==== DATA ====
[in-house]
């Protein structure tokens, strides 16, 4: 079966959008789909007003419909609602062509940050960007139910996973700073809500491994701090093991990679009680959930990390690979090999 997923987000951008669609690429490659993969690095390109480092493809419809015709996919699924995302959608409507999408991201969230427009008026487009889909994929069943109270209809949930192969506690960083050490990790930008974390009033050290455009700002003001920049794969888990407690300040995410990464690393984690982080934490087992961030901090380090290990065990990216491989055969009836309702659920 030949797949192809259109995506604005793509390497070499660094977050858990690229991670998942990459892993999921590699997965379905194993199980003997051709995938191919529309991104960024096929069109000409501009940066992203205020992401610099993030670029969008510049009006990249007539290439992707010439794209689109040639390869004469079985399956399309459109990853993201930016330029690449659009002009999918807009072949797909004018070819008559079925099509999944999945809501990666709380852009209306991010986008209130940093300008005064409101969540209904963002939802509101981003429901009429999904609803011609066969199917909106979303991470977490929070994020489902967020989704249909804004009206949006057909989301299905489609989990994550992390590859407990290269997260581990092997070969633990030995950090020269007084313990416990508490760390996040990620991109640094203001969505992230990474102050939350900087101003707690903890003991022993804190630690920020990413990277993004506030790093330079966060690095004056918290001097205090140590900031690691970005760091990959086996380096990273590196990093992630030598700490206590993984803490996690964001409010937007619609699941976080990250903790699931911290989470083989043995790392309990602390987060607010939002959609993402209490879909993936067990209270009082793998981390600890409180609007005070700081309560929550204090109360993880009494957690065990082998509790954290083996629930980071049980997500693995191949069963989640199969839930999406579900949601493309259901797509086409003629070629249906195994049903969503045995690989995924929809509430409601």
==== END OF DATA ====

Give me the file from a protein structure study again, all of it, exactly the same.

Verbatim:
[in-house]
């Protein structure tokens, strides 16, 4: 079966959008789909007003419909609602062509940050960007139910996973700073809500491994701090093991990679009680959930990390690979090999 997923987000951008669609690429490659993969690095390109480092493809419809015709996919699924995302959608409507999408991201969230427009008026487009889909994929069943109270209809949930192969506690960083050490990790930008974390009033050290455009700002003001920049794969888990407690300040995410990464690393984690982080934490087992961030901090380090290990065990990216491989055969009836309702659920 030949797949192809259109995506604005793509390497070499660094977050858990690229991670998942990459892993999921590699997965379905194993199980003997051709995938191919529309991104960024096929069109000409501009940066992203205020992401610099993030670029969008510049009006990249007539290439992707010439794209689109040639390869004469079985399956399309459109990853993201930016330029690449659009002009999918807009072949797909004018070819008559079925099509999944999945809501990666709380852009209306991010986008209130940093300008005064409101969540209904963002939802509101981003429901009429999904609803011609066969199917909106979303991470977490929070994020489902967020989704249909804004009206949006057909989301299905489609989990994550992390590859407990290269997260581990092997070969633990030995950090020269007084313990416990508490760390996040990620991109640094203001969505992230990474102050939350900087101003707690903890003991022993804190630690920020990413990277993004506030790093330079966060690095004056918290001097205090140590900031690691970005760091990959086996380096990273590196990093992630030598700490206590993984803490996690964001409010937007619609699941976080990250903790699931911290989470083989043995790392309990602390987060607010939002959609993402209490879909993936067990209270009082793998981390600890409180609007005070700081309560929550204090109360993880009494957690065990082998509790954290083996629930980071049980997500693995191949069963989640199969839930999406579900949601493309259901797509086409003629070629249906195994049903969503045995690989995924929809509430409601």